Western toad should be listed as threatened: N.W.T. committee

The N.W.T. Species at Risk committee says the western toad, which has a small range in the territory, should be classified as threatened.
The western toad has a small range in the Northwest Territories, centred around Fort Liard. The N.W.T. Species at Risk committee is recommending it be classified as threatened. (Mark Thompson)

The N.W.T. Species at Risk committee says the western toad should be classified as threatened.

The amphibian's range is small in the territory and is centred around Fort Liard.

Paul Latour, who chairs the committee that did the assessment, says development in the area hasn't affected the population yet but there's potential it could hurt numbers in the future.

"They probably like a mixture of forest and natural open areas," he said.

"If you get a lot of disturbance it's probably not going to be to their liking."

Latour says amphibians are also sensitive to increased exposure to UV rays and disease.

The committee is recommending more research be done. A Conference of Management Authorities now has a year to decide if the western toad should be listed under the N.W.T. Species at Risk Act.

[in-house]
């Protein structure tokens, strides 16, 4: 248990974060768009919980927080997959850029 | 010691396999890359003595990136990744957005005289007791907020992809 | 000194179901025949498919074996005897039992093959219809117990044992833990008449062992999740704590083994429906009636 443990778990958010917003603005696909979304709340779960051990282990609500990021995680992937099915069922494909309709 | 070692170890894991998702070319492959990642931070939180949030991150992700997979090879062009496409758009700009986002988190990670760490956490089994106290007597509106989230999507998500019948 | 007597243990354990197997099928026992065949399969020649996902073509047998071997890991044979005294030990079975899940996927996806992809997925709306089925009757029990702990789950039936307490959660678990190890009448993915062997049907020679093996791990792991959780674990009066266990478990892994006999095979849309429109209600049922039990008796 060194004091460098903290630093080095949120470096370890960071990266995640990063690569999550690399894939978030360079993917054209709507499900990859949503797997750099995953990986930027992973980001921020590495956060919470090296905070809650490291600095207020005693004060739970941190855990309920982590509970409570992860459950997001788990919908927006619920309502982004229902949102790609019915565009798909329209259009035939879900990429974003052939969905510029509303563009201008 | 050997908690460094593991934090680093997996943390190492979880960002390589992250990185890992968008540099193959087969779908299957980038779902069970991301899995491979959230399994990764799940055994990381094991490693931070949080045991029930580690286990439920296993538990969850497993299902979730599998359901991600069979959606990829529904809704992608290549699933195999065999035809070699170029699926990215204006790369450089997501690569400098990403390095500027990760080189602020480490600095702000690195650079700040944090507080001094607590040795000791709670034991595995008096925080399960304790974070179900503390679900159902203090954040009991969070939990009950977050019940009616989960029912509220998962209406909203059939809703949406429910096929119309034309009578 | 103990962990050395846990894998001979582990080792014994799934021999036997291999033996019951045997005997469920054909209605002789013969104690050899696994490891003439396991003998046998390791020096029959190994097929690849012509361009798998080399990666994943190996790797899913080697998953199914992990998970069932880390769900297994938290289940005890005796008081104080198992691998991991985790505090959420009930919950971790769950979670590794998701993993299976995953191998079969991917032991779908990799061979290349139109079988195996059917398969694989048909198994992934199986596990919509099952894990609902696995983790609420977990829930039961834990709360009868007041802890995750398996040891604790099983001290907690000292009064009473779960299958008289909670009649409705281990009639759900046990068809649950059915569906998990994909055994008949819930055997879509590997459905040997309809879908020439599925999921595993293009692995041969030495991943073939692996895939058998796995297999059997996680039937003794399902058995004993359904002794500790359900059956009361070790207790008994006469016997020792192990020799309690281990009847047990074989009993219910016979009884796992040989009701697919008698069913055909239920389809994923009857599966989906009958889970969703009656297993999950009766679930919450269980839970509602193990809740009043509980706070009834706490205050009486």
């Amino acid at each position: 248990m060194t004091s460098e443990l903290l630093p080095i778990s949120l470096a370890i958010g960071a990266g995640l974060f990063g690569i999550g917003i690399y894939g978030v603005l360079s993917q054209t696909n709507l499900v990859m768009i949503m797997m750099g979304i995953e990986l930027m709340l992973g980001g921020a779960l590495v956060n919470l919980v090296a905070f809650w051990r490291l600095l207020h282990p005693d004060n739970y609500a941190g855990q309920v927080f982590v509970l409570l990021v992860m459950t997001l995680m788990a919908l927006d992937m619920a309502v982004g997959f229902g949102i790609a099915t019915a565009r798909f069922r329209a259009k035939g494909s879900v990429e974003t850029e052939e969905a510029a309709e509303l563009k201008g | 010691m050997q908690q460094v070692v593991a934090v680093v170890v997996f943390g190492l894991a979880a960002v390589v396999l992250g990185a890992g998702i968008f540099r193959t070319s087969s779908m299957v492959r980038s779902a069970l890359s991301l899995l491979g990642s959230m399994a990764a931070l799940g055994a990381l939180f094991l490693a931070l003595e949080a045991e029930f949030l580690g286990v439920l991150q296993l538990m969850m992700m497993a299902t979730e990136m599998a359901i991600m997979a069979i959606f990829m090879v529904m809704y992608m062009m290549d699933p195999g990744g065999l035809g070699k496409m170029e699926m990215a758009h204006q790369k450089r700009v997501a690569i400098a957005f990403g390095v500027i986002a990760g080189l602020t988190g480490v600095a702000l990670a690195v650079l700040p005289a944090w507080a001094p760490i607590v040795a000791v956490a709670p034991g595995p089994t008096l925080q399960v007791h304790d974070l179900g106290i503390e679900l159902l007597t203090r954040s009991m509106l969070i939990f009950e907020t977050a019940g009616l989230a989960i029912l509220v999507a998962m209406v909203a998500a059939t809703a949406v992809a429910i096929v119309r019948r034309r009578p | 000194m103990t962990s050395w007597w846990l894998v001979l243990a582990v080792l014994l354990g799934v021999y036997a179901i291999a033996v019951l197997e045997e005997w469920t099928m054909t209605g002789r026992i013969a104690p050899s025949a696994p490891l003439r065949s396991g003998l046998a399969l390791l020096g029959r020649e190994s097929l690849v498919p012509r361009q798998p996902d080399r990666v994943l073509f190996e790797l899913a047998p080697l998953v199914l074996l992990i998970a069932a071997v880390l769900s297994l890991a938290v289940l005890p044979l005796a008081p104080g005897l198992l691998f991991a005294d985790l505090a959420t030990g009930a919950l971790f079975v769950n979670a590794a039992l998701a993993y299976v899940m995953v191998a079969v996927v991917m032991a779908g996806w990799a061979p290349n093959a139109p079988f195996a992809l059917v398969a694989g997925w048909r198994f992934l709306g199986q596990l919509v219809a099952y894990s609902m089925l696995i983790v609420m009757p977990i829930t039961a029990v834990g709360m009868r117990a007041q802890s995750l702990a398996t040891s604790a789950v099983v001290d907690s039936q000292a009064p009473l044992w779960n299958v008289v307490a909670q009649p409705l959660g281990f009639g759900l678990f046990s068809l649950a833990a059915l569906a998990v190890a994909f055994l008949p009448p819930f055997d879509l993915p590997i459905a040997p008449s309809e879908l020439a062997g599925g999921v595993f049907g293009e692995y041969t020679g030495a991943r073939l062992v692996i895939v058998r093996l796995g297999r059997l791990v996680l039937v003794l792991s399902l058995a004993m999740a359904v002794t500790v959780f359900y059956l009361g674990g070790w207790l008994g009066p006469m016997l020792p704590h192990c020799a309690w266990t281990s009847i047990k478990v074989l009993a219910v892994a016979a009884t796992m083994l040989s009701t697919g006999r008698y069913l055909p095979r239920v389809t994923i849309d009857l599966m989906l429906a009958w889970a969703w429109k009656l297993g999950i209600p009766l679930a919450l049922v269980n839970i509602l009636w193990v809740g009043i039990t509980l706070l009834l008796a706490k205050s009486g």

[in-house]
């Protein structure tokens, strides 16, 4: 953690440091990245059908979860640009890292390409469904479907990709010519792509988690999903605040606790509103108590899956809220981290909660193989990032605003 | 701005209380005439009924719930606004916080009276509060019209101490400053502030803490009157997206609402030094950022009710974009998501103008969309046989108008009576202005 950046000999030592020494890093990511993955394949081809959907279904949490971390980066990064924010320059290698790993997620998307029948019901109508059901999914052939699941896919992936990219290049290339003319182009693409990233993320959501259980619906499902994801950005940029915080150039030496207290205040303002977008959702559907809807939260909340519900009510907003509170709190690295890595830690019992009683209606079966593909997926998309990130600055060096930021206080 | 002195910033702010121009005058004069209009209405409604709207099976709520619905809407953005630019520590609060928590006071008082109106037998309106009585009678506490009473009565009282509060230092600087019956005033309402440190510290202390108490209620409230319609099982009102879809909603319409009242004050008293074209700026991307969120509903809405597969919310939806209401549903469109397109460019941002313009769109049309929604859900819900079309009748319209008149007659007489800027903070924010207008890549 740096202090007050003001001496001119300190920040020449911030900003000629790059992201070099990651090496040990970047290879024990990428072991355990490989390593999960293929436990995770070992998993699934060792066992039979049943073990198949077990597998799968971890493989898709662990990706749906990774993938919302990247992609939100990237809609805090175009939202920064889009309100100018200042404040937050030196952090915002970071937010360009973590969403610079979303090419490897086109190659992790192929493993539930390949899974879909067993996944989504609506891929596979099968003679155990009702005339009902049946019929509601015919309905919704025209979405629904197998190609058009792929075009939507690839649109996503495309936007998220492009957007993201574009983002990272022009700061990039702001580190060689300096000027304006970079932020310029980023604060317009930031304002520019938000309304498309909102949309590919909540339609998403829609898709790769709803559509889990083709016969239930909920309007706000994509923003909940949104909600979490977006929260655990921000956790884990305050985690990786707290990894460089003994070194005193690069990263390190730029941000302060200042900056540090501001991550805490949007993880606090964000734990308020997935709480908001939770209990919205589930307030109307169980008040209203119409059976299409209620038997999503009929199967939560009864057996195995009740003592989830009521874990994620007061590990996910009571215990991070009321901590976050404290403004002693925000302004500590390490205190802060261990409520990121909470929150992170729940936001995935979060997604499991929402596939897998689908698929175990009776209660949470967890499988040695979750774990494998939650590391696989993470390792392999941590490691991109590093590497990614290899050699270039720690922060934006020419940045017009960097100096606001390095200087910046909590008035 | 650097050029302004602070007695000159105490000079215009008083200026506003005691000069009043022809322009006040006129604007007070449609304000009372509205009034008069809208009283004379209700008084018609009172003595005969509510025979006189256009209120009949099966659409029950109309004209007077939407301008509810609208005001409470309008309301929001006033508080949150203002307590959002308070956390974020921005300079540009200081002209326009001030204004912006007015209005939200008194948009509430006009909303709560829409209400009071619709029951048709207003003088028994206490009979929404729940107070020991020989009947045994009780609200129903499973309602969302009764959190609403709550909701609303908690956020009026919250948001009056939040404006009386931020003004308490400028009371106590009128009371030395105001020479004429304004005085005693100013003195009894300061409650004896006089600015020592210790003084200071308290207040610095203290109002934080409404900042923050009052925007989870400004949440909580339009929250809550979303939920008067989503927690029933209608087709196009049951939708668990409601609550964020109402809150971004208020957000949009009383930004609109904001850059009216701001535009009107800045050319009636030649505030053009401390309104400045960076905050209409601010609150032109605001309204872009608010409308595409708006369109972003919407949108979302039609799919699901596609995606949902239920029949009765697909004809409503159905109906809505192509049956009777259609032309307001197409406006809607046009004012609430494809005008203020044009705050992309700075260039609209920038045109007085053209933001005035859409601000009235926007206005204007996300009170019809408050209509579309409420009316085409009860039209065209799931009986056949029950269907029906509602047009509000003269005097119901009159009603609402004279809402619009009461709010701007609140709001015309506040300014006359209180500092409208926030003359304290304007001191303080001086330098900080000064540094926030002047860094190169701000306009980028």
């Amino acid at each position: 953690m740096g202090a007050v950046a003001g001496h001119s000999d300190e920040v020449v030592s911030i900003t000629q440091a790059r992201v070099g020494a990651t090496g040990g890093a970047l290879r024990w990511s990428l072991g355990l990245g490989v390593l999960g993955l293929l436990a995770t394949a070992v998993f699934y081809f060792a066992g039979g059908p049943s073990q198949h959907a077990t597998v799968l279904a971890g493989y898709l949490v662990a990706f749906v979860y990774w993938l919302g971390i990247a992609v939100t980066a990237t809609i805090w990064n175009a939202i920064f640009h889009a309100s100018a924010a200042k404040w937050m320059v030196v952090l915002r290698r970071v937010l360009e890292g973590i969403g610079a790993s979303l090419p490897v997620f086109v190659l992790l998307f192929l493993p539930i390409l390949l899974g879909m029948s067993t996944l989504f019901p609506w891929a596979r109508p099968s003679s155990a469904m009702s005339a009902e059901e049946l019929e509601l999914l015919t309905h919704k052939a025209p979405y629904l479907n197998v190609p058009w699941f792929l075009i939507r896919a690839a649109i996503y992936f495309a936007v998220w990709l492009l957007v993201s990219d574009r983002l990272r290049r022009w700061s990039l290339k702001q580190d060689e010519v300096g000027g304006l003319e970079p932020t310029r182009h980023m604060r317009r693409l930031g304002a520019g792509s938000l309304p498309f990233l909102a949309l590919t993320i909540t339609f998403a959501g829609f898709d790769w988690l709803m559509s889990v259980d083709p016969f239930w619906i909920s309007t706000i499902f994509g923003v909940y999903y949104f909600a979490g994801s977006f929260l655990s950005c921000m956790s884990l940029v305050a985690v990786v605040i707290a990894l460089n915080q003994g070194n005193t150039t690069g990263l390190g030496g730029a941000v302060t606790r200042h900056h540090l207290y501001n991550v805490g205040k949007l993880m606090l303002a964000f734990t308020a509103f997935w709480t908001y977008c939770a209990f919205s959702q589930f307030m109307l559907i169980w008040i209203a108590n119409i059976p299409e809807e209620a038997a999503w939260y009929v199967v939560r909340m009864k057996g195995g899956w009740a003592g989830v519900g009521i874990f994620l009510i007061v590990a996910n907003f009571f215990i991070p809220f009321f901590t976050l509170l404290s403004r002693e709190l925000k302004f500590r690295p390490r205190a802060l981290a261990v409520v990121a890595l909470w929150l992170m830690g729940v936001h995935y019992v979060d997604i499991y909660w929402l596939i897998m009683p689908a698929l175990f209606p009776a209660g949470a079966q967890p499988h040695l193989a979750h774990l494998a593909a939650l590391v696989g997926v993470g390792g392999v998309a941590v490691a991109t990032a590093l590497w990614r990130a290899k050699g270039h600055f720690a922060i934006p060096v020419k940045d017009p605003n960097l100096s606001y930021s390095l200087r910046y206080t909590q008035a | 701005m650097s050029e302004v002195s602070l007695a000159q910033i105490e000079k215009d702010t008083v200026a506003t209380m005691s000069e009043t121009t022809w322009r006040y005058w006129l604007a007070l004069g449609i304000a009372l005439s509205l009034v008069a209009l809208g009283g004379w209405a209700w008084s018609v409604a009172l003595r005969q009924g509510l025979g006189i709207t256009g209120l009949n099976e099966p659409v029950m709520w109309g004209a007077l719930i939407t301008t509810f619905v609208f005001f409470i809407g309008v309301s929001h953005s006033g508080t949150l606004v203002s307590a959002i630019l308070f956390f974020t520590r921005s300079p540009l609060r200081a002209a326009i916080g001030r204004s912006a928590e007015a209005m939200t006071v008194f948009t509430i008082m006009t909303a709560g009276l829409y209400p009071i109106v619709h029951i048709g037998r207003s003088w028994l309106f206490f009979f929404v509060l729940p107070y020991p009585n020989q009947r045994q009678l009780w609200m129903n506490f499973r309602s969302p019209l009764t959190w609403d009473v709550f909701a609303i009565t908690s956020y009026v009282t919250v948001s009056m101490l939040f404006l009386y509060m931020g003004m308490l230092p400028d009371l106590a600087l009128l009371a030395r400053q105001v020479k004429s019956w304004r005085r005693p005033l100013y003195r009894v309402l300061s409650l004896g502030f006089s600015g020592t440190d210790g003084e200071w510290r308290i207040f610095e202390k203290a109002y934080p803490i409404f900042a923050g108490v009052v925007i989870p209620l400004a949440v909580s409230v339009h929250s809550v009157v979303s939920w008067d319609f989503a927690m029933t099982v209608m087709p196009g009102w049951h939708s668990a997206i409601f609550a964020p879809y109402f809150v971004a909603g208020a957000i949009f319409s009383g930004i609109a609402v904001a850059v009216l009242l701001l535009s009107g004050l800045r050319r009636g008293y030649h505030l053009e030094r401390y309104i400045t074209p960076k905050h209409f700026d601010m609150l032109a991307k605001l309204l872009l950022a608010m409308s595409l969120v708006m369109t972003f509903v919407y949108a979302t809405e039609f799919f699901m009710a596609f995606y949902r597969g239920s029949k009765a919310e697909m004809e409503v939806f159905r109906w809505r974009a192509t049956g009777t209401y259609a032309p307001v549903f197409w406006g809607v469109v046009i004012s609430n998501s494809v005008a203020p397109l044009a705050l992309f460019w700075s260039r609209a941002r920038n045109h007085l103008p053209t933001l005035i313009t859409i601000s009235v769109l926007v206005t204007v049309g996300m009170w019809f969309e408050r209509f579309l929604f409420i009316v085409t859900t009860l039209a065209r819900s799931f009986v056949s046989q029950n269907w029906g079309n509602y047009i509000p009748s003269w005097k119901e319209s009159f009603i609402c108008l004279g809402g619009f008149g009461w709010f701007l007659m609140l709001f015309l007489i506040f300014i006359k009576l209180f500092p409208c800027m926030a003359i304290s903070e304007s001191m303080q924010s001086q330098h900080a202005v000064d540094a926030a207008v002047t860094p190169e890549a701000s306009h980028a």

The group is made up of government officials and representatives from aboriginal groups.

Wolverine population healthy

The committee has also determined the territory's wolverine population is healthy, even though nationally the animal is considered of special concern because they've all but disappeared from northern Quebec and Labrador.

"Overall it seems numbers are stable, they're doing OK," Latour said. "In fact there's evidence that they're expanding their range northward into the islands offshore. If anything they may be expanding their range somewhat."

Latour says wolverines can sustain the harvesting that now only affects three to six per cent of the population, but he says it's something to keep an eye on. He says wolverines are also attracted to areas where there is development because they're scavengers and that can also affect numbers. 

The committee is recommending looking at the wolverine population's health again in five years.


To encourage thoughtful and respectful conversations, first and last names will appear with each submission to CBC/Radio-Canada's online communities (except in children and youth-oriented communities). Pseudonyms will no longer be permitted.

By submitting a comment, you accept that CBC has the right to reproduce and publish that comment in whole or in part, in any manner CBC chooses. Please note that CBC does not endorse the opinions expressed in comments. Comments on this story are moderated according to our Submission Guidelines. Comments are welcome while open. We reserve the right to close comments at any time.

Become a CBC Member

Join the conversation  Create account

Already have an account?